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Biological Research

versión impresa ISSN 0716-9760

Resumen

FLORES, Patricio A. M.; CORREA-LLANTEN, Daniela N.  y  BLAMEY, Jenny M.. A thermophilic microorganism from Deception Island, Antarctica with a thermostable glutamate dehydrogenase activity. Biol. Res. [online]. 2018, vol.51, 55.  Epub 12-Jun-2019. ISSN 0716-9760.  http://dx.doi.org/10.1186/s40659-018-0206-3.

Background:

The Antarctic continent is a source of extreme microorganisms. Millions of years of isolation have produced unique biodiversity with adaptive responses to its extreme environment. Although the Antarctic climate is mainly cold, the presence of several geothermal sites, including thermal springs, fumaroles, hot soils and hydrothermal vents, provides ideal environments for the development of thermophilic and hyperthermophilic microorganisms. Their enzymes, called thermoenzymes, are the focus of interest in both academic and industrial research, mainly due to their high thermal activity and stability. Glutamate dehydrogenase, is an enzyme that plays a key role in the metabolism of carbon and nitrogen catalyzing reversibly the oxidative deamination of glutamate to alpha-ketoglutarate and ammonium. It belongs to the family of oxidoreductases, is widely distributed and it has been highly regarded for use as biosensors, particularly for their specificity and ability to operate in photochemical and electrochemical systems. However, the use of enzymes as biosensors is relatively problematic due to their instability to high temperatures, organic solvents and denaturing agents. The purpose of this study is to present the partial characterization of a thermophilic microorganism isolated from Deception Island, Antarctica, that displays glutamate dehydrogenase activity.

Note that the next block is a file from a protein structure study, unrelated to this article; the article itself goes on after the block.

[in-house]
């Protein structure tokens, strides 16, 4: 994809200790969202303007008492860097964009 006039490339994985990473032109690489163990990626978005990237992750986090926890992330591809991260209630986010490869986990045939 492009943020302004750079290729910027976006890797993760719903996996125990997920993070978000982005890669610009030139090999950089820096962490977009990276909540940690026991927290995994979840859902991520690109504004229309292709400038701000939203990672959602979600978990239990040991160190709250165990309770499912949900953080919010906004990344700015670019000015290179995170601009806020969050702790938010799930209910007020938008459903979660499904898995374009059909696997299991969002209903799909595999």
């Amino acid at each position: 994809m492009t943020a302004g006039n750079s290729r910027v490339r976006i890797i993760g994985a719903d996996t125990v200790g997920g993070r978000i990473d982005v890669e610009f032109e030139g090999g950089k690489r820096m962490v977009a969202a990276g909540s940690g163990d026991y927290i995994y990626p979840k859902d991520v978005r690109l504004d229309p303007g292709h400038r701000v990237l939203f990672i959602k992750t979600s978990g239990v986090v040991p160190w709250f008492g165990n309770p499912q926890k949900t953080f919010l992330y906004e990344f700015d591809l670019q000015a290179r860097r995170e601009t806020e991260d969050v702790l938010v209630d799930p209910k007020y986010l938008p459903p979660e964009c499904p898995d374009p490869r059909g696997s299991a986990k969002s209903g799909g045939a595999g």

Results:

In this work, we report the isolation of a thermophilic microorganism called PID15 from samples of Deception Island collected during the Antarctic Scientific Expedition ECA 46. This microorganism is a thermophile that grows optimally at 50 °C and pH 8.0. Scanning electron microscopy shows rod cells of 2.0 to 8.0 μm of length. Phylogenetic analysis of 16S rRNA gene revealed that this microorganism is closely related to Bacillus gelatini. This microorganism contains a thermostable glutamate dehydrogenase with optimal activity at pH 8.0 and temperatures for its activity from 37 to 50 °C, range of temperature of interest for biotechnological applications. This glutamate dehydrogenase is a highly thermostable enzyme.

Conclusion:

This is the first report of a microorganism from Antarctica containing a thermostable glutamate dehydrogenase that maintains its activity in a broad range of temperatures making it of potential interest for biotechnological applications.

Palabras clave : Bacteria; Bacillus; Glutamate dehydrogenase; Biotechnology.

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